# Solving Shamir secret sharing schemes

I have been working through the introduction to cryptography with coding theory book and have just come across Shamir secret sharing questions. However I just don't quite think I'm understanding it correctly. The question states:

In a (2,19) Shamir threshold scheme working in modulo 41, there are two shares (2,14) and (4,25). Another share is (3,x) where x is unreadable. Find x, the polynomial and the message.

I understand that I must solve for a line that interpolates (2,14) and (4,25) but haven't made it much further and have struggled to find questions in a similar structure. Any help would be greatly appreciated!

To solve for the line you want, you really do the "basic" thing you might expect. The formula for a line is $$f(x) = ax + b$$. We know that $$f(2) = 2a + b = 14$$, and $$f(4) = 4a + b = 25$$. It follows that $$f(4) - f(2) = 2a = 11$$, so $$a = 11\times 2^{-1}\bmod 41$$. We have that $$21\times 2\equiv 1\bmod 41$$, so $$a = 11\times 21\bmod 41 = 26$$. You can then solve that $$f(2) = 2\times 26 + b = 14\implies b \equiv 38$$. So $$f(x) = 26x + 38$$.

This argument works, but doesn't scale to higher-degree polynomials well. To do this, it helps to know some linear algebra. Specifically, the space of all polynomials of a given degree over a field $$k$$ $$\mathcal{P}_n(k) = \{\sum_{i = 0}^n a_ix^i\mid a_i\in k\}$$ forms a vector space over $$k$$. This vector space is of dimension $$n+1$$. One obvious basis for it is the monomial basis $$\{1,x,\dots,x^{n+1}\}$$.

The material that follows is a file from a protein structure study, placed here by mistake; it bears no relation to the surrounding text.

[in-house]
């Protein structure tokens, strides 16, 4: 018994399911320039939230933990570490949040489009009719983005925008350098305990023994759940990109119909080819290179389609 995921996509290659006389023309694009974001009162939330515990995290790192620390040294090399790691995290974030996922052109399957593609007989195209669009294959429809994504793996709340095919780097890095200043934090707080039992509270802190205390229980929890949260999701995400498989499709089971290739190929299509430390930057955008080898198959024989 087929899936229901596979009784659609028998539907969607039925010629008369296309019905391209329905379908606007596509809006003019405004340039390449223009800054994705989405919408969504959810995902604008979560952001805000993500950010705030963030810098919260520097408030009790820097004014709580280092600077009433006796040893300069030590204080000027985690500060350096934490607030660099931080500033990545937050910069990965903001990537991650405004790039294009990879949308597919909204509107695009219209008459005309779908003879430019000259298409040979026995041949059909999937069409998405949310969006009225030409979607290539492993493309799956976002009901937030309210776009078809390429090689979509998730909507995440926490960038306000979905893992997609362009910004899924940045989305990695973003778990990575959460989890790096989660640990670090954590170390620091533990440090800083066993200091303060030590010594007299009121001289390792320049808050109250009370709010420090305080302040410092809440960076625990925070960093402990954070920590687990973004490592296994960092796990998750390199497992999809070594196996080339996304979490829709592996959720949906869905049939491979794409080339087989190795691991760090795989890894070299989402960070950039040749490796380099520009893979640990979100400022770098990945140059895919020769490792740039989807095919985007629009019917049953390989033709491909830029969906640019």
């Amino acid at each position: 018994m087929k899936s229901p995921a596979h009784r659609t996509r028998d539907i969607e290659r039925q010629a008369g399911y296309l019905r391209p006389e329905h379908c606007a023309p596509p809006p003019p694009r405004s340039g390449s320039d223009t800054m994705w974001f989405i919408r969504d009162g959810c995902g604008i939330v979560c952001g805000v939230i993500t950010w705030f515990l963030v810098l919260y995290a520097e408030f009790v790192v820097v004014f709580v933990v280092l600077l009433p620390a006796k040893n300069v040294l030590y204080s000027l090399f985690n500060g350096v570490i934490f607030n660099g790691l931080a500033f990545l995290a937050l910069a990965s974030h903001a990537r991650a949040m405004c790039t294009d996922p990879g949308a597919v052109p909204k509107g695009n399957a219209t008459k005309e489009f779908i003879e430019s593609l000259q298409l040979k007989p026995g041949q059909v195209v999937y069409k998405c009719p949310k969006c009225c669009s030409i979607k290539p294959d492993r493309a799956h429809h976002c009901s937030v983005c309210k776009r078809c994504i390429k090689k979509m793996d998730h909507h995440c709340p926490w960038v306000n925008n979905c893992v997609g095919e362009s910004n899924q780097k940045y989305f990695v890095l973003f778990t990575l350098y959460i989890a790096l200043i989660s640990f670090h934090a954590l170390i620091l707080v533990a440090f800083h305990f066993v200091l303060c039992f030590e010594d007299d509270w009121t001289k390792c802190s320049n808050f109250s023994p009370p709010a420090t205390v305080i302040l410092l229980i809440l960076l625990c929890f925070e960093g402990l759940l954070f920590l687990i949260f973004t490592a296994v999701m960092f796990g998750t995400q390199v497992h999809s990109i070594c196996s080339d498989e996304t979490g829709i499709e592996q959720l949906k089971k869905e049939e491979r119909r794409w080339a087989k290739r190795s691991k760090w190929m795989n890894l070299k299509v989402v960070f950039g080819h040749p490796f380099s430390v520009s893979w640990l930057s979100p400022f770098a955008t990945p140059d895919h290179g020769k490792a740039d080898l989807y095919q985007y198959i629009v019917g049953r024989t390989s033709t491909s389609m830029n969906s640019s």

For any set of $$n+1$$ points $$x_1,\dots,x_{n+1}\in k$$, there is a special matrix called the Vandermonde matrix. It maps polynomials (written in the monomial basis) to the "evaluation basis", i.e. sends a polynomial $$p(x) = \sum_{i=0}^n a_ix^i = (a_0,\dots,a_n)$$ (in the monomial basis) to an "evaluation representation" $$(p(x_0),\dots,p(x_{n+1}))$$. Anyway, the general way to reconstruct Shamir's secret sharing is

1. collect enough evaluation points $$(p(x_0),\dots,p(x_{n+1}))$$
2. use the (inverse) vandermonde matrix to change basis to the monomial basis $$p(x) = \sum_{i=0}^n a_ix^i$$
3. evaluate $$p(0)$$.

There are optimizations you can do to this (you don't need to compute a full matrix-vector product, as you only need a single entry $$p(0) = a_0$$ from the result, so it suffices to compute an inner product), but the above is what I find most conceptually clear.

• Thanks Mark you've made that much clearer to me now. I appreciate it! Feb 8, 2023 at 4:34
• @Mark Schultz-Wu Could you please provide some references for the general way to reconstruct Shamir's secret-sharing scheme? Wikipedia has an example, but not for modulo a prime. May 14 at 12:46